Harvey Weinstein

Jury Begins Hearing Closing Arguments in Harvey Weinstein's Trial

The jury in the sexual assault trial against former film producer Harvey Weinstein began hearing closing arguments.

Harvey Weinstein
AP Photo/Mark Lennihan, File

A prosecutor told jurors Wednesday in Harvey Weinstein's trial on sexual assault charges that the disgraced former film producer used his power in the entertainment industry to prey on and silence women.

In the first day of her closing argument, Deputy District Attorney Marlene Martinez told the downtown Los Angeles jury that Weinstein was a "titan of the film industry'' whose "trick was to lure women'' through "pathetic, desperate'' pleas -- sometimes under the guise of business meetings -- to "get these women where he wants them'' in hotel rooms where they were "not able to run.''

Weinstein, now 70, is charged with sex-related counts involving four women, including Gov. Gavin Newsom's wife, Jennifer Siebel Newsom, who told jurors she still lives with the trauma of being raped and sexually assaulted by Weinstein in a Beverly Hills hotel room 17 years ago.

Jurors also heard from four other women who were allegedly sexually assaulted by Weinstein, but are not listed as charged victims in the case.

"These are eight women who do not know each other... They all describe the same conduct by the same man,'' Martinez said.

"In a word, he was powerful... He used that power to prey on women, to silence women. There is no question that Harvey Weinstein (was) a predator,'' Martinez said, showing jurors a photo of a wolf on the large courtroom screen.

Martinez is set to continue her closing argument Thursday morning, with the defense then set to give its final argument. Jurors are also expected to hear a rebuttal argument from the prosecution before being handed the case.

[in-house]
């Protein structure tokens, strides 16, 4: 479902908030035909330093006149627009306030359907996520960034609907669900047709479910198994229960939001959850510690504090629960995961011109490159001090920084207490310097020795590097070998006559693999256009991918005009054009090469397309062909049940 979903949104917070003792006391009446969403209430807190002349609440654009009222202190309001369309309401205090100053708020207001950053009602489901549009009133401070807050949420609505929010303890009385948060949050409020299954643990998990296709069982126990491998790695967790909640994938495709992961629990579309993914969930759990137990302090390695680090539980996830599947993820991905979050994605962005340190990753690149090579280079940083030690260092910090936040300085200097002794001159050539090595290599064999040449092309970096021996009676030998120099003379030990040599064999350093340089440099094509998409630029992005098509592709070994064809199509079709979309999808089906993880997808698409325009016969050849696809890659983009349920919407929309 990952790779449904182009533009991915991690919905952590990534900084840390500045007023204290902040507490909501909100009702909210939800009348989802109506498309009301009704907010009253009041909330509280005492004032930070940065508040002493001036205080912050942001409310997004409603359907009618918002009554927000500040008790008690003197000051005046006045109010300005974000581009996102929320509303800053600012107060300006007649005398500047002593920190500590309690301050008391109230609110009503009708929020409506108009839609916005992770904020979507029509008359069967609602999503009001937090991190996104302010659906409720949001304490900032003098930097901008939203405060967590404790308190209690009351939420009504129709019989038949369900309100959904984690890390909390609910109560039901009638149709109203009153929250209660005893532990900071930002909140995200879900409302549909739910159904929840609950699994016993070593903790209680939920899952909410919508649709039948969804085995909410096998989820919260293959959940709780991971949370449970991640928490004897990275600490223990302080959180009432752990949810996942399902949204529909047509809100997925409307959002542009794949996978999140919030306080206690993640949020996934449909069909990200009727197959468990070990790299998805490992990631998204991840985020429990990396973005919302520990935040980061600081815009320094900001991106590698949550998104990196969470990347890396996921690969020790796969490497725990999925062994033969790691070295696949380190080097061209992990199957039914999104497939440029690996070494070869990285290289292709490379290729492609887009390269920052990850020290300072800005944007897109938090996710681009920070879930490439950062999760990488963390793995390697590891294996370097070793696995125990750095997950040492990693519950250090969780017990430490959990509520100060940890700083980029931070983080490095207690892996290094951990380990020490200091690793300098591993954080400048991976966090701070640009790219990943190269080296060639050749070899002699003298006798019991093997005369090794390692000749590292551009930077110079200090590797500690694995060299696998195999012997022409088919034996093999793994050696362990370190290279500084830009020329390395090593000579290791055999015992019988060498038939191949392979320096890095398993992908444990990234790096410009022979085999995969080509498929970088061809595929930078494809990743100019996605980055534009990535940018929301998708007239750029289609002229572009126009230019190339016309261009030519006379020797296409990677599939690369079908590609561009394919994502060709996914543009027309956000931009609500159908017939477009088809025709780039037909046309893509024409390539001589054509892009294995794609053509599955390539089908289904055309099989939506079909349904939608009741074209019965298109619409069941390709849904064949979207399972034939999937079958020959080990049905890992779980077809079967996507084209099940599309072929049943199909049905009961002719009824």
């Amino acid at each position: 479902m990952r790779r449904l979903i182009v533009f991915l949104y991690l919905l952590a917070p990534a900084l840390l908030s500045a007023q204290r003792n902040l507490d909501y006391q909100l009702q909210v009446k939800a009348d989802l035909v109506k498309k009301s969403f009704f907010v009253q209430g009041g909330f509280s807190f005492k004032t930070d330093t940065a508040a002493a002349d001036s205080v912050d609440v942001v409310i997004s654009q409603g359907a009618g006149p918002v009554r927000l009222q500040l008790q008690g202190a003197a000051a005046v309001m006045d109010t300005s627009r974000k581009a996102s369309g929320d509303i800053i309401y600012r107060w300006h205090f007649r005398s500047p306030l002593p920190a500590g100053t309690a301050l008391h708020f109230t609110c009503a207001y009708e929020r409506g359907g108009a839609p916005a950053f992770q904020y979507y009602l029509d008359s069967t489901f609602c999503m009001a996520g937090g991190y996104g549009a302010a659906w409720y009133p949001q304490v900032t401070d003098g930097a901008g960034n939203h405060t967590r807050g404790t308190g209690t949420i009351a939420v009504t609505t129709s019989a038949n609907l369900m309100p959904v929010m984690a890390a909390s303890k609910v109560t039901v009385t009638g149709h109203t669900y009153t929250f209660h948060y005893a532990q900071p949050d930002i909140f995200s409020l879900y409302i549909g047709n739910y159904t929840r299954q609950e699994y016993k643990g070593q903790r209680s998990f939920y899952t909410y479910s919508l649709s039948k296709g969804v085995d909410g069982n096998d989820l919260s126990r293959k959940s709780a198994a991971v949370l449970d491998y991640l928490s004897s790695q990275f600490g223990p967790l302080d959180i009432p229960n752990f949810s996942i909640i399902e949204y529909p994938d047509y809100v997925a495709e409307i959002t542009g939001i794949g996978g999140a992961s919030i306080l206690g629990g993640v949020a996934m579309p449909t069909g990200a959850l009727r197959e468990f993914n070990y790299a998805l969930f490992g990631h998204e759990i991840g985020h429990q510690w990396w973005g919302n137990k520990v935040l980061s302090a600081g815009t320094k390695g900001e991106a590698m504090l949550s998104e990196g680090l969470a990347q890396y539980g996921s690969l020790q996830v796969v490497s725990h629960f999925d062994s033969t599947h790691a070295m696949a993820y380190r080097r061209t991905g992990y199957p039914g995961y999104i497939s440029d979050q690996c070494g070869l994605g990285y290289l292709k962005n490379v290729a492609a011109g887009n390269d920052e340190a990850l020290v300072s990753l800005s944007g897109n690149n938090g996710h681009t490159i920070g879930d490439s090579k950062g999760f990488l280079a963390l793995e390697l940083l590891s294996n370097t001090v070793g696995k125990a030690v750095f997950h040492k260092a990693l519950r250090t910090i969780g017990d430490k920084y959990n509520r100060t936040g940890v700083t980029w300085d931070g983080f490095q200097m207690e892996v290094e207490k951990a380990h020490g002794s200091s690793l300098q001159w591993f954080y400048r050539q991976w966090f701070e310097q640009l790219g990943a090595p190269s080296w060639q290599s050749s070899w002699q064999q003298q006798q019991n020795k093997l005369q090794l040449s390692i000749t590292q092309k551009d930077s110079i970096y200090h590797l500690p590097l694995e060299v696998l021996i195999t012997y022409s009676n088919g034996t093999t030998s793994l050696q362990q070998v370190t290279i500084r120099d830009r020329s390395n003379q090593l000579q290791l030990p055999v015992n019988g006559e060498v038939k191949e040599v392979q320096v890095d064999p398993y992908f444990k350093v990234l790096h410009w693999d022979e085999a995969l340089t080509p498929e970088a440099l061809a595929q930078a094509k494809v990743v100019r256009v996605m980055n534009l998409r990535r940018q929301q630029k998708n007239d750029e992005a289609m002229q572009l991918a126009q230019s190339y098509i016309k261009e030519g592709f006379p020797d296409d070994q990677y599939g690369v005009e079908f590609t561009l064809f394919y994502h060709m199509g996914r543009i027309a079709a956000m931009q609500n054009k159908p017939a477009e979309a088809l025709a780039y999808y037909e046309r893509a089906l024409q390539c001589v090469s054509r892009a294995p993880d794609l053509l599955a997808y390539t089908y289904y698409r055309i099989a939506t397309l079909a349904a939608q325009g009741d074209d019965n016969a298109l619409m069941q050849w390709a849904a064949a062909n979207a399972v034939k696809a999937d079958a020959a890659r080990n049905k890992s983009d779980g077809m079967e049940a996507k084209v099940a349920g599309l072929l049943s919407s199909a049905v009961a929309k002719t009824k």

Weinstein was indicted on 11 sex-related charges involving five women, but Deputy District Attorney Paul Thompson told the judge outside the jury's presence Nov. 15 that the prosecution was not going to proceed with four counts -- two counts each of forcible rape and forcible oral copulation involving "Jane Doe #5,'' who had not been mentioned in the prosecution's opening statement.

Those charges were subsequently dismissed by Superior Court Judge Lisa Lench.

Two of the existing charges -- forcible rape and forcible oral copulation -- stem from the alleged attack on Siebel Newsom, a documentary film producer, at his suite at The Peninsula Beverly Hills in September 2005. Siebel Newsom was referred to in court only as "Jane Doe #4,'' but has been publicly identified by her attorney.

Weinstein is also facing one additional count each of forcible rape and forcible oral copulation along with one count of sexual penetration by a foreign object involving another alleged victim in 2013, and two counts of sexual battery by restraint involving two other women in 2010 and 2013.

Weinstein did not testify in his own defense.

Defense attorney Mark Werksman contended in his opening statement that two of the alleged victims named in the charges "just made it up'' and that it was "transactional sex'' for the other two women.

"You will see that these were all consensual sexual relations or, in some cases, they didn't happen at all,'' Werksman said. "Mr. Weinstein is an innocent man who is not guilty of the charges in this indictment.''

Of "Jane Doe #4,'' Werksman said then that she has been a prominent figure in the #MeToo movement, and said that, "Otherwise, she'd just be another bimbo who slept with Harvey Weinstein to get ahead in Hollywood.''

Werksman told jurors Weinstein's accusers were "women who willingly played the game by the rules applied back then'' and now "claim they were raped and sexually assaulted.''

"He's not Brad Pitt or George Clooney. He's not hot,'' Weinstein's lawyer said. "They had sex with him because he was powerful."

Weinstein was extradited from New York, where he was convicted of raping an aspiring actress and of a criminal sex act against a former production assistant. The state's highest court has since agreed to hear his appeal involving that case.

He remains behind bars.

Copyright CNS - City News Service
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